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Understanding the Changing Planet: Strategic Directions for the Geographical Sciences
cholera in Bangladesh confirms the value of this type of approach (Emch et al., 2010).
There is a long tradition of work on this subject in the geographical sciences (Gould, 1993), but the range of contextual influences needs to be expanded. It is becoming clear that more attention needs to be paid to the influence of attitudes toward sex, female empowerment, and economic inequities on the spread of diseases (Kalipeni et al., 2007). Additional work focused on developing and analyzing data on the spatial distributions of HIV/AIDS and relevant social circumstances can improve understanding of the range of influences on the vulnerability of different people in different places (Kalipeni et al., 2007, 2008).
Globalization and migration are also changing sexual practices in Africa (Ampofo, 2001; Spronk, 2005). As a result of globalization, the media, including cinema, television, and the Internet, provide Africans with new sexual imagery, and undermine traditional boundaries of sexuality and sexual expression. Further research is needed on where these changes are having the greatest impacts, and how they are affecting the spread of HIV/AIDS. Work in this vein could also provide a more detailed understanding of the role of migrant labor on the diffusion of HIV/AIDS (Bassett and Mhloyi, 1991; Jochelson et al., 1991; Hunt, 1996).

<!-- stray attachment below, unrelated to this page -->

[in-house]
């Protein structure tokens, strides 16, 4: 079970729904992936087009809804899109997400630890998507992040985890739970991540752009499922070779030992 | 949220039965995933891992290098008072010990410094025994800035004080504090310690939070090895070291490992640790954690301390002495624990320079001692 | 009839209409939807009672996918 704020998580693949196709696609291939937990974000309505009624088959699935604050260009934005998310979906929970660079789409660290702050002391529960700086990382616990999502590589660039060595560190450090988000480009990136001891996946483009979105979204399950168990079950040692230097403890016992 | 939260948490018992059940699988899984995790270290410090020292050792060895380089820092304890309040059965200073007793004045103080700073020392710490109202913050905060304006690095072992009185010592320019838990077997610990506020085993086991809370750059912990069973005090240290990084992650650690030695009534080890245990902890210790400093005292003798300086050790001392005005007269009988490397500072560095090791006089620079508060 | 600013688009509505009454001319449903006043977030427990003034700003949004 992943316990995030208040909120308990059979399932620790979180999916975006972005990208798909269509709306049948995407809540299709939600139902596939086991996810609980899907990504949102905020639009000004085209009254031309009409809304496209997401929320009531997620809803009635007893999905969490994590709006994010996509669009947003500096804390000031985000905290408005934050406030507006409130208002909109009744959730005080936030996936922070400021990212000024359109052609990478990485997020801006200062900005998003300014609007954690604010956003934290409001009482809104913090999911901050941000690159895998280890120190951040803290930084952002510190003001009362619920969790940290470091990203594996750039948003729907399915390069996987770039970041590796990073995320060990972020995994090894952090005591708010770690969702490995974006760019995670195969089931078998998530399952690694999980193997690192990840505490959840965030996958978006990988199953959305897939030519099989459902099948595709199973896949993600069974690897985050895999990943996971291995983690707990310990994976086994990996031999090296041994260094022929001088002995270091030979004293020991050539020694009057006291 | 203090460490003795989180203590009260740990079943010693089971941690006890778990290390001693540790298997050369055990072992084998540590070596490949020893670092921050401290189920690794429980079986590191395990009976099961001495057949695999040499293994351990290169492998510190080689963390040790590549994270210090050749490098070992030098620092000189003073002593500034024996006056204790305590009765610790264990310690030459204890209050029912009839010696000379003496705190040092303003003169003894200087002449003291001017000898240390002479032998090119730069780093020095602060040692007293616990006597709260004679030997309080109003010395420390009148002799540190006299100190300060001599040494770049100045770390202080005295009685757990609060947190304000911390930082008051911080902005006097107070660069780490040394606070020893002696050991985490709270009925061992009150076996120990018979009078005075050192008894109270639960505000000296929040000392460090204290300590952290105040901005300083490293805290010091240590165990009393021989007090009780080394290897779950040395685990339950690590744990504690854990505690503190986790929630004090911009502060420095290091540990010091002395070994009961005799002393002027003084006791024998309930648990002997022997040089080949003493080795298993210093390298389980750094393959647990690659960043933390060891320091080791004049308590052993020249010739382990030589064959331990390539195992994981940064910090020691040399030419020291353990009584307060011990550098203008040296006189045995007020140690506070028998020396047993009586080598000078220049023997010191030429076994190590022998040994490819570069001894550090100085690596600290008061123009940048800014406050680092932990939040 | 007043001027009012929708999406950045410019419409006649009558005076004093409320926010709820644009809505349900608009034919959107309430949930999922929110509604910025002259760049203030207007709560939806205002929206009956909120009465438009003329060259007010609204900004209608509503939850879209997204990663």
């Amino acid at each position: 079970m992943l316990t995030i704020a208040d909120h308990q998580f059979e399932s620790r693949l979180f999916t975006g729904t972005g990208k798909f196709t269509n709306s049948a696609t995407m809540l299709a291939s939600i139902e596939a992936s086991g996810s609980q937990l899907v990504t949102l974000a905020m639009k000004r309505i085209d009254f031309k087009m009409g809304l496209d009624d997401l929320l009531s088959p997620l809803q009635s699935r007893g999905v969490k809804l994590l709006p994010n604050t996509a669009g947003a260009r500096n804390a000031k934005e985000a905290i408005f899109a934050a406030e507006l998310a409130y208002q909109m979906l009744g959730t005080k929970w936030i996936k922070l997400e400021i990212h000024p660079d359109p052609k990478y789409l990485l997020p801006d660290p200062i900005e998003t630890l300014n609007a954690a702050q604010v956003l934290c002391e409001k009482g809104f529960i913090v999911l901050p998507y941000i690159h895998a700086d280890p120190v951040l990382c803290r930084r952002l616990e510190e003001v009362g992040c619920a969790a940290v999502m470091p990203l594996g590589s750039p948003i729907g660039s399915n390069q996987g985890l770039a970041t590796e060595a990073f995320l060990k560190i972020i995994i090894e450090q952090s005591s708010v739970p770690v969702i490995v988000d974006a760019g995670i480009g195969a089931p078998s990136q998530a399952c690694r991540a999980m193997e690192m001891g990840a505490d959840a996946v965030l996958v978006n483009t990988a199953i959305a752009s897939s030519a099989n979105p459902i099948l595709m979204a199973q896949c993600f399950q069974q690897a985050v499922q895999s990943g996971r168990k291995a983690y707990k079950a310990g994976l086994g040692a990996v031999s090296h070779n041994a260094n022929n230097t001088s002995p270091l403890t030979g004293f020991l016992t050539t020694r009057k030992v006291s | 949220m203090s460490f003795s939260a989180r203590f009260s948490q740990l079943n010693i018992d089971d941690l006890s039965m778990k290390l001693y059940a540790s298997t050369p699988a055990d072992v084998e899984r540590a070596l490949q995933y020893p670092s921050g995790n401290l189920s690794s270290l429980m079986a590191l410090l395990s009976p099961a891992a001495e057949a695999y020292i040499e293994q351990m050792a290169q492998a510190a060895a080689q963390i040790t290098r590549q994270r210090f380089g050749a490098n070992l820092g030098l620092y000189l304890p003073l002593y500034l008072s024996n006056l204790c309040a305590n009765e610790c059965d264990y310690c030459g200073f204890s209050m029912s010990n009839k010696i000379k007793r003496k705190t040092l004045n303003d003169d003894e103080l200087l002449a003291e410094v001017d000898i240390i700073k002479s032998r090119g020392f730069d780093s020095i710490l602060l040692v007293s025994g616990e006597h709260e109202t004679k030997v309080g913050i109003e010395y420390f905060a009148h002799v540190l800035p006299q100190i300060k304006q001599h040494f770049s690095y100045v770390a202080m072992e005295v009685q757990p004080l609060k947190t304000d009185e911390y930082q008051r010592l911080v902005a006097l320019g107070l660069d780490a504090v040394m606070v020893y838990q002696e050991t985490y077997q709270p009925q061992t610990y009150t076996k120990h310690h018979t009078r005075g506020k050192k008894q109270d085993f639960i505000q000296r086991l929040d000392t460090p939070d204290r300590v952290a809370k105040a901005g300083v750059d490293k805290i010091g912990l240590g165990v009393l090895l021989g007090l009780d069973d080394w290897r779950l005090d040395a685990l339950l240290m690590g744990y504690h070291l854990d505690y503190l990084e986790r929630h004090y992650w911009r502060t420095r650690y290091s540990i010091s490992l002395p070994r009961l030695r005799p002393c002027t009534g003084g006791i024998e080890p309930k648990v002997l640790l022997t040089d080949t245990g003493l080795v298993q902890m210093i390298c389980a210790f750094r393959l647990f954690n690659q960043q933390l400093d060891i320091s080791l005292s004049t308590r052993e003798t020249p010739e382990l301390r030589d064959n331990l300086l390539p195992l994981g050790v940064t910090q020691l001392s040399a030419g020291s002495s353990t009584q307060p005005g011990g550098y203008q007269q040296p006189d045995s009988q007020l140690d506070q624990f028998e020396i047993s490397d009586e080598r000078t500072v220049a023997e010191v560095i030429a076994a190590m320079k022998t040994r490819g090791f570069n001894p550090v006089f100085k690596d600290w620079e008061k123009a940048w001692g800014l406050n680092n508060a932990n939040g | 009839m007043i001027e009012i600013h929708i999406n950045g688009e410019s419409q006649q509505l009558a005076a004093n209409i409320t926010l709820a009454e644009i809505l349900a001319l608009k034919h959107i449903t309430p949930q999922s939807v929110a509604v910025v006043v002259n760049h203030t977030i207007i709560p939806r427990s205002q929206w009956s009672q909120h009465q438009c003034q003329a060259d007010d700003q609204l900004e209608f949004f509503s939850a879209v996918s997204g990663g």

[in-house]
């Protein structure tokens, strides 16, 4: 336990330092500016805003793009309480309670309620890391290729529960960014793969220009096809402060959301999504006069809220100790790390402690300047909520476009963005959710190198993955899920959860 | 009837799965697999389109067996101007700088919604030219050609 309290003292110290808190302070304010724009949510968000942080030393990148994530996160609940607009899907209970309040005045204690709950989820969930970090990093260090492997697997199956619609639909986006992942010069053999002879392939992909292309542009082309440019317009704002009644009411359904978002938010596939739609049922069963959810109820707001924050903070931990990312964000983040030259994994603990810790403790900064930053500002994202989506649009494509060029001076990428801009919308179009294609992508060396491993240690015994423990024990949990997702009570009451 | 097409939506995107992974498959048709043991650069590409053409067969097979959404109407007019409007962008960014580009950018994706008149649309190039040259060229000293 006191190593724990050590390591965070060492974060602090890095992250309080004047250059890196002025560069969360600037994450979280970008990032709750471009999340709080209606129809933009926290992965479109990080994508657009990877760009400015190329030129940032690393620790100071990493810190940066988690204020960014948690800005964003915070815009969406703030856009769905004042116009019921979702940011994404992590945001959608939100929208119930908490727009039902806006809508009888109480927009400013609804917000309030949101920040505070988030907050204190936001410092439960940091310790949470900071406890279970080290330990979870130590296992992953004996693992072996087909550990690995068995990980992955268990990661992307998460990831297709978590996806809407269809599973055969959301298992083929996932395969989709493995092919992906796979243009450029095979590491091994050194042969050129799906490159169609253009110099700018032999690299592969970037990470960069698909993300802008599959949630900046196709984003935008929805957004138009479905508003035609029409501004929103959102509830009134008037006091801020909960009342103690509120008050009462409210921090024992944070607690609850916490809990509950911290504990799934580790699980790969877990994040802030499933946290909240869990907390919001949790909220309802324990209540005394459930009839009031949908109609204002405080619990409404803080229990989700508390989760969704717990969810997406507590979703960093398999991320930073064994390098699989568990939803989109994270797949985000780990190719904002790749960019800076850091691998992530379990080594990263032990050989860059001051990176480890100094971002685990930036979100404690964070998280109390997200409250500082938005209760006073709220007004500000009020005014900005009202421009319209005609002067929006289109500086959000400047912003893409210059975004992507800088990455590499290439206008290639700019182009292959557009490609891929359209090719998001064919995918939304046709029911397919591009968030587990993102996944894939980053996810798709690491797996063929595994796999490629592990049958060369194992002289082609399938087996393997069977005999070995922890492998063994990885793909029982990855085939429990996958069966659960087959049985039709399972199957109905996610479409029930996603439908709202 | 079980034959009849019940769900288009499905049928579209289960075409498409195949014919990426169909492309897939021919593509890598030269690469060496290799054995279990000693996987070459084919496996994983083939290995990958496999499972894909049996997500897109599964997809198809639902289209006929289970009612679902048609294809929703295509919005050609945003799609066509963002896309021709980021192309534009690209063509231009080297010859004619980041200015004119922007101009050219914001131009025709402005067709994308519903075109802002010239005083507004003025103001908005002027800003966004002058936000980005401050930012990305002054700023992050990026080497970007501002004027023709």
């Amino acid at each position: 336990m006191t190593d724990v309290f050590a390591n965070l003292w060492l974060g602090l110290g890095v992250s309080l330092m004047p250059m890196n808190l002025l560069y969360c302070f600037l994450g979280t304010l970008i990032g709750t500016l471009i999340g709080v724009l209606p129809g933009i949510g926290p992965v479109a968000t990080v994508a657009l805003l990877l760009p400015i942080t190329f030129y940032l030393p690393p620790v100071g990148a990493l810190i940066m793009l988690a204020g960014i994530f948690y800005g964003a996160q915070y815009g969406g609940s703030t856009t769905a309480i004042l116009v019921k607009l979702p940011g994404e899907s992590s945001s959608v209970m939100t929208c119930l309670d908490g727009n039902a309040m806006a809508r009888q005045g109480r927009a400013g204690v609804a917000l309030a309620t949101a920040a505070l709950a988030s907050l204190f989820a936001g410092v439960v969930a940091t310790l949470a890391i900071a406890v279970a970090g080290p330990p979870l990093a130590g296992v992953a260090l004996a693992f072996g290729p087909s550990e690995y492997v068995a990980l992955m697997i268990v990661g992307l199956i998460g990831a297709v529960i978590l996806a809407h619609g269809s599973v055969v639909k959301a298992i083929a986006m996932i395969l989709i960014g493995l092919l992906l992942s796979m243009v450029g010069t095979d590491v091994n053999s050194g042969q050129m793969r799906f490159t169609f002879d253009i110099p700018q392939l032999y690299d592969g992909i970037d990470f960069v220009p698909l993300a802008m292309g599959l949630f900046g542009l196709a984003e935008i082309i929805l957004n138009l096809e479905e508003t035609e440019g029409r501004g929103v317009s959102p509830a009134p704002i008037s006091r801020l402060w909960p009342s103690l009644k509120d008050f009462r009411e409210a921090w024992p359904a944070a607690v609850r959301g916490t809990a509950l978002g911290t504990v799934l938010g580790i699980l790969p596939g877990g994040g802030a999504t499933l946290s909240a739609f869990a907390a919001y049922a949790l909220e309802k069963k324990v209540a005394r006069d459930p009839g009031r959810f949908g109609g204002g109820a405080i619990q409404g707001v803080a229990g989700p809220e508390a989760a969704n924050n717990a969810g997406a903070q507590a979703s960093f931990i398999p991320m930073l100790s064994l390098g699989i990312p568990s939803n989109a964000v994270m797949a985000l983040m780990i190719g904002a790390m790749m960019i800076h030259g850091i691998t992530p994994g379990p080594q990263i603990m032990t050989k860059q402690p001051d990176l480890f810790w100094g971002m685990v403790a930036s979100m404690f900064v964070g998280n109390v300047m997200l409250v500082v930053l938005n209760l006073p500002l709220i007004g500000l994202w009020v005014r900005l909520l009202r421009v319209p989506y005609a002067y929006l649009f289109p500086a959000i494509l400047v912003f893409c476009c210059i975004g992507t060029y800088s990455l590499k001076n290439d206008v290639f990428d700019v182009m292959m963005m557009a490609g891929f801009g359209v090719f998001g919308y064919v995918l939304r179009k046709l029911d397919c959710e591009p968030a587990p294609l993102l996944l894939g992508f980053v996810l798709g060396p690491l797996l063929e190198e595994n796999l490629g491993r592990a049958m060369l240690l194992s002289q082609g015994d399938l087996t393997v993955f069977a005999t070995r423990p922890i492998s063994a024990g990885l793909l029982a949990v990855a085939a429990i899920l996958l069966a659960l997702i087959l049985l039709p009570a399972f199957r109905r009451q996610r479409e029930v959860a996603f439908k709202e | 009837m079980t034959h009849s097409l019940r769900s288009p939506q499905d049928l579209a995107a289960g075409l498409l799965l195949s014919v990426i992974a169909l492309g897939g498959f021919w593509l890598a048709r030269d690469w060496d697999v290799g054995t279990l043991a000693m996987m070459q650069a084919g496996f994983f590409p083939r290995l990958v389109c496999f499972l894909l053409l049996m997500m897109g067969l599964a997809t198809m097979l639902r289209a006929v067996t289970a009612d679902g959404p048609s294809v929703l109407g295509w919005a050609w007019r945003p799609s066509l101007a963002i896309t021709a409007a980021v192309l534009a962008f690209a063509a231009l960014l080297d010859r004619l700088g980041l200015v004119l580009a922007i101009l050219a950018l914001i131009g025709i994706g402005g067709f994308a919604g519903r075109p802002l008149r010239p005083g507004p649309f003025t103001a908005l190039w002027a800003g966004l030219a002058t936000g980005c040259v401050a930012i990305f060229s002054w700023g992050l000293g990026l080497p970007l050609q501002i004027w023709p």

Governance is another social factor affecting the spread of HIV/AIDS in Africa and elsewhere. Relatively little attention has been paid to the effects of civil wars and political instability on HIV/AIDS. As victims of armed conflict and as refugees (or internally displaced persons), women and children are particularly vulnerable to sexual violence and abuse. Warring factions often use rape as an expression of violence and revenge against their enemies (Kalipeni and Oppong, 1998). In refugee camps, women and girls remain subjects of sexual coercion; separated from their families and living as internally displaced persons or refugees, survival compels many individuals to engage in transactional sex with other refugees or the host population (Spiegel and Nankoe, 2004). The volatile mix of refugees, soldiers, desperate women with children, and the chaos associated with war facilitates HIV/AIDS spread, but how this plays out in different places is not well understood.
The efforts of multilateral organizations, such as UNAIDS, have focused on assisting governments to deal with the challenge of HIV/AIDS rather than evaluating how the apparatus of government—whether democratic, autocratic, or chaotic—affects HIV/AIDS spread. Yet government leadership, particularly good governance, expressed by effective administration of international aid for HIV/AIDS control, and public health programs including antiretroviral access, influence the success or failure of HIV/AIDS control efforts, as do policies that address poverty and social inequalities. Including such matters in a broadened effort to look at contextual influences on the geographical spread of HIV/AIDS can enhance understanding of how and why disease diffusion patterns are different from place to place.
The geographical sciences have a role to play in advancing understanding of spatial variations in the spread of disease, access to care, and the treatment and prevention of illness. The tools and approaches of the geographical sciences can provide insights into locational factors affecting health, and they can illuminate important contextual influences on the diffusion of diseases. A major initiative to build upon and expand work in the geographical sciences on health matters would benefit efforts to combat disease and promote human well-being.